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Today's Stichomancy for James Joyce

The first excerpt represents the past or something you must release, and is drawn from When the World Shook by H. Rider Haggard:

powers of life. Also radium has an indefinite life, but that is a mineral. Only these people are not microbes nor are they minerals. Also, experience tells us that they could not have lived for more than a few months at the outside in such circumstances as we seemed to find them."

"Then what do you suggest?"

"I suggest that we did not really find them at all; that we have all been dreaming. You know that there are certain gases which produce illusions, laughing gas is one of them, and that these gases are sometimes met with in caves. Now there were very peculiar odours in that place under the statue, which may have


When the World Shook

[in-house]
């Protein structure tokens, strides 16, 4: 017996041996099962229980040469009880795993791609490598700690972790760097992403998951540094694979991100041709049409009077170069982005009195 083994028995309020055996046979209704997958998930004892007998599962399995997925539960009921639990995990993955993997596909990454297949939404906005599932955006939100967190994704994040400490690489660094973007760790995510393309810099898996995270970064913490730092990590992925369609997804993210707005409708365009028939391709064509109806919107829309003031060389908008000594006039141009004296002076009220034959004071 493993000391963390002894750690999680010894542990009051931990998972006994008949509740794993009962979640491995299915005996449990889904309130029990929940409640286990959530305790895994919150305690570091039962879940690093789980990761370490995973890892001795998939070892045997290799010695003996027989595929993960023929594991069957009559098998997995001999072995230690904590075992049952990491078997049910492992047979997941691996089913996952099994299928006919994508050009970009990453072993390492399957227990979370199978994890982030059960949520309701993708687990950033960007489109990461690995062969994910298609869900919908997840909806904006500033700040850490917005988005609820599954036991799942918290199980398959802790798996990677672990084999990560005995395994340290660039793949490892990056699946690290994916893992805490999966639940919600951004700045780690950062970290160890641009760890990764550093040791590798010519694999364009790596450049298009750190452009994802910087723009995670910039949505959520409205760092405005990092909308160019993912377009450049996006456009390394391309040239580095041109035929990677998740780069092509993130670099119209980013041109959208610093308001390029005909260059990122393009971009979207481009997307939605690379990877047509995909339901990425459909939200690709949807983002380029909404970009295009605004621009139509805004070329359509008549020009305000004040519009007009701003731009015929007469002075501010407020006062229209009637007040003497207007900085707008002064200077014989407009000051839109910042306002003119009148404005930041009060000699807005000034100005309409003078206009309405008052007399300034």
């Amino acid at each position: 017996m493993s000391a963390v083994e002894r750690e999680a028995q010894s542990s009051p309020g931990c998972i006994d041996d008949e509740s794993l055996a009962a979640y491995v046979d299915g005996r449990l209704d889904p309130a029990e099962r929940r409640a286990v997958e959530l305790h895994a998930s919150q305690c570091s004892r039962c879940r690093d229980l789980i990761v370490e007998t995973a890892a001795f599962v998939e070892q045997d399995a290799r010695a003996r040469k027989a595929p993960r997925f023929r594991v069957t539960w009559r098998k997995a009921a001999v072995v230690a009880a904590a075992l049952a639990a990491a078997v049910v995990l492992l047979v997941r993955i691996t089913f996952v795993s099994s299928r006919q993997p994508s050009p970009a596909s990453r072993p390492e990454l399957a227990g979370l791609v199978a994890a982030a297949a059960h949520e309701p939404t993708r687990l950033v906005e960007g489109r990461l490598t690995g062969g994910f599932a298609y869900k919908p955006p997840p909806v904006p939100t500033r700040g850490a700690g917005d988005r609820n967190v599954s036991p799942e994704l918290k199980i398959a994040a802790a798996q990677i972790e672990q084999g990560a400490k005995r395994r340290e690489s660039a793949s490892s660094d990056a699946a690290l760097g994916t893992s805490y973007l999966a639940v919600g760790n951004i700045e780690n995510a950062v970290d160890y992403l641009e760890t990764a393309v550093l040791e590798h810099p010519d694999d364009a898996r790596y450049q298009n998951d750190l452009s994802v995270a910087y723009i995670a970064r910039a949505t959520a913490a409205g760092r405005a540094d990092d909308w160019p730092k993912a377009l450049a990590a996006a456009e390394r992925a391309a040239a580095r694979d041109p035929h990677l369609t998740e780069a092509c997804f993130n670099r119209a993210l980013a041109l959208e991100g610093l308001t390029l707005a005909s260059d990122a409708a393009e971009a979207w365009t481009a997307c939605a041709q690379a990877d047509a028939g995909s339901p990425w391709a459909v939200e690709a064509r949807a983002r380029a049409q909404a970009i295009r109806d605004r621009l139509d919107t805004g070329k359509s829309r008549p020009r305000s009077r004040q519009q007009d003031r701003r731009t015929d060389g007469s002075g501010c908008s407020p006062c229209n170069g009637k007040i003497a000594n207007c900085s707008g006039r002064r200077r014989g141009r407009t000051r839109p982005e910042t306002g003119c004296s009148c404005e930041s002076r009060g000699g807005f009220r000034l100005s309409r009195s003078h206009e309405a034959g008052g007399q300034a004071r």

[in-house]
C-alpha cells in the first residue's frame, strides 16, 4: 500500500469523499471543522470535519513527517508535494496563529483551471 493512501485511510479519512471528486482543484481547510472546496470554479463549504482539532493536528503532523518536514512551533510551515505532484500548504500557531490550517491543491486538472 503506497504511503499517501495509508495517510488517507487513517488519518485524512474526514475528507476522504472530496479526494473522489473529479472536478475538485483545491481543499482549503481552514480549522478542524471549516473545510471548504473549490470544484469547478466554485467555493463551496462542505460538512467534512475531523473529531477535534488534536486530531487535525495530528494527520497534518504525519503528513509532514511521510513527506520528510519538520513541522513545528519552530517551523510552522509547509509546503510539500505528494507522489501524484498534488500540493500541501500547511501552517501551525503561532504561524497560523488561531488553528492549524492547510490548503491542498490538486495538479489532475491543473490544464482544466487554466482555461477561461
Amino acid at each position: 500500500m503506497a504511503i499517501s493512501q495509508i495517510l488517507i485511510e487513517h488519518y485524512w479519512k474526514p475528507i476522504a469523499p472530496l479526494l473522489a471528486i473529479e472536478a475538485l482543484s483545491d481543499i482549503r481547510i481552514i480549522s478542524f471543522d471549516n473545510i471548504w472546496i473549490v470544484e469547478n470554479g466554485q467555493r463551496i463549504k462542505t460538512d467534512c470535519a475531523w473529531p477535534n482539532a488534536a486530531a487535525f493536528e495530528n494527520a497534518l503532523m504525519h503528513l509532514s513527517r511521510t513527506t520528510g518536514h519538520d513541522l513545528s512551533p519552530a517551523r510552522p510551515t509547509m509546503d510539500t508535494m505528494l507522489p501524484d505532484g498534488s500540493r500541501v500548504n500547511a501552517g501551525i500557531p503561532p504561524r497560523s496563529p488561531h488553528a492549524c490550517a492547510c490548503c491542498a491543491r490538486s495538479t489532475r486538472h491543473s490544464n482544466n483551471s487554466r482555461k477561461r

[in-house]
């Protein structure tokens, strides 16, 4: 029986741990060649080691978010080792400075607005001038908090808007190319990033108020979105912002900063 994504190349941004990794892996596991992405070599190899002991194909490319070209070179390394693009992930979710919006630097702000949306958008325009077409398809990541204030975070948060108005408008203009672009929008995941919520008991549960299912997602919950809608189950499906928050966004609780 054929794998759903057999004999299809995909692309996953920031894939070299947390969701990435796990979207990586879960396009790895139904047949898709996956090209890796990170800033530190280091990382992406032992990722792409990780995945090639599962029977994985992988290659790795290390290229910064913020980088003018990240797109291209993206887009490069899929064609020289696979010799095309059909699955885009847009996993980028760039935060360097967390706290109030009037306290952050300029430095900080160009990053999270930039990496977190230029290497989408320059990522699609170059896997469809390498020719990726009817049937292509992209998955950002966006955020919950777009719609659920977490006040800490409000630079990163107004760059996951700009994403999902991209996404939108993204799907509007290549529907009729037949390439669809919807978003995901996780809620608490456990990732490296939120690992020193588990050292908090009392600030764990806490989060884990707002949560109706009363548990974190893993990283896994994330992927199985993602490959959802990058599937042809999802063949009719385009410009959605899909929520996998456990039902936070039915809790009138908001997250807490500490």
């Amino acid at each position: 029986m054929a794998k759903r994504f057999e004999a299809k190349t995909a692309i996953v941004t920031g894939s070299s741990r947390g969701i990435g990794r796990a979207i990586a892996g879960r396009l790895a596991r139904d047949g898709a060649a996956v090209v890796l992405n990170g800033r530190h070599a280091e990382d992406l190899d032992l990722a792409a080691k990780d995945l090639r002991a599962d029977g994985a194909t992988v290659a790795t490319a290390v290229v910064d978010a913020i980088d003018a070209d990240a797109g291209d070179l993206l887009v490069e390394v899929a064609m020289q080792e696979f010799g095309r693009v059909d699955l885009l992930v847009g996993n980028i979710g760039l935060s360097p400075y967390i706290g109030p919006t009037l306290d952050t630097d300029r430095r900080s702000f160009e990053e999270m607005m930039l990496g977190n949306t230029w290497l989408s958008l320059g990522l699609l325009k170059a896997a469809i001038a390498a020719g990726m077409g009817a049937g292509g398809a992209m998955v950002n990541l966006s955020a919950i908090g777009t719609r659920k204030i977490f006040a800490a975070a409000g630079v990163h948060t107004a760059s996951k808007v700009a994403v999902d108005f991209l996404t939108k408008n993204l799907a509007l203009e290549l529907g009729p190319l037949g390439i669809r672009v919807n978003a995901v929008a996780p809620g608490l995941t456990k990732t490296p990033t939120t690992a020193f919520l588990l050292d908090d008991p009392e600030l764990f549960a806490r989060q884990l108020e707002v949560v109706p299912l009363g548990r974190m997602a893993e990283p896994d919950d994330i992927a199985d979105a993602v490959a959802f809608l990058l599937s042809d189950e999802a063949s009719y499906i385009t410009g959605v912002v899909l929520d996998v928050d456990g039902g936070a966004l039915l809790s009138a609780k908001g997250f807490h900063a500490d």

The second excerpt represents the present or the deciding factor of the moment, and is drawn from Ballads by Robert Louis Stevenson:

king of Paea - pronounce to rhyme with the Indian AYAH - and I gave the name where it was most needed. This note must appear otiose indeed to readers who have never heard of either of these two gentlemen; and perhaps there is only one person in the world capable at once of reading my verses and spying the inaccuracy. For him, for Mr. Tati Salmon, hereditary high chief of the Tevas, the note is solely written: a small attention from a clansman to his chief.

Note 12, "LET THE PIGS BE TAPU." It is impossible to explain TAPU in a note; we have it as an English word, taboo. Suffice it, that a thing which was TAPU must not be touched,


Ballads
The third excerpt represents the future or something you must embrace, and is drawn from Early Short Fiction of Edith Wharton by Edith Wharton:

audible breath of relief.

"We aspire," the President went on, "to stand for what is highest in art, literature and ethics."

Osric Dane again turned to her. "What ethics?" she asked.

A tremor of apprehension encircled the room. None of the ladies required any preparation to pronounce on a question of morals; but when they were called ethics it was different. The club, when fresh from the "Encyclopaedia Britannica," the "Reader's Handbook" or Smith's "Classical Dictionary," could deal confidently with any subject; but when taken unawares it had been known to define agnosticism as a heresy of the Early Church and